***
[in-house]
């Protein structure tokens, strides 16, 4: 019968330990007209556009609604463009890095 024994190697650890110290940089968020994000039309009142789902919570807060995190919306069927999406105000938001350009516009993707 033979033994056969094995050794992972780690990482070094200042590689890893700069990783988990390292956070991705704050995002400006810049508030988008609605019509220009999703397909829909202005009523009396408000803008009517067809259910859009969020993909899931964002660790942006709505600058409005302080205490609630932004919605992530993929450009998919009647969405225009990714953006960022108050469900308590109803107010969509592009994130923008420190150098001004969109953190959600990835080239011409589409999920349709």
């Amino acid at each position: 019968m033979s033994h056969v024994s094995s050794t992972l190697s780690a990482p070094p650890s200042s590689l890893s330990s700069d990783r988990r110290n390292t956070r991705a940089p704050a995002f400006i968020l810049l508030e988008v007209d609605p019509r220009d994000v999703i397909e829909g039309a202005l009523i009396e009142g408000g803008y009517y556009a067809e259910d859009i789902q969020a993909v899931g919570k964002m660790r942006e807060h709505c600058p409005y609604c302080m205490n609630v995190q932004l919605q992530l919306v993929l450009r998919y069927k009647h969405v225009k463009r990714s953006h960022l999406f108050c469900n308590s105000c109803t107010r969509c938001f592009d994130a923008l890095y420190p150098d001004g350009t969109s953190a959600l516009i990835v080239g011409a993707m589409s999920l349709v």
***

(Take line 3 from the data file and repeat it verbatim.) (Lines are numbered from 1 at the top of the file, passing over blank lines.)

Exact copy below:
């Amino acid at each position: 019968m033979s033994h056969v024994s094995s050794t992972l190697s780690a990482p070094p650890s200042s590689l890893s330990s700069d990783r988990r110290n390292t956070r991705a940089p704050a995002f400006i968020l810049l508030e988008v007209d609605p019509r220009d994000v999703i397909e829909g039309a202005l009523i009396e009142g408000g803008y009517y556009a067809e259910d859009i789902q969020a993909v899931g919570k964002m660790r942006e807060h709505c600058p409005y609604c302080m205490n609630v995190q932004l919605q992530l919306v993929l450009r998919y069927k009647h969405v225009k463009r990714s953006h960022l999406f108050c469900n308590s105000c109803t107010r969509c938001f592009d994130a923008l890095y420190p150098d001004g350009t969109s953190a959600l516009i990835v080239g011409a993707m589409s999920l349709v």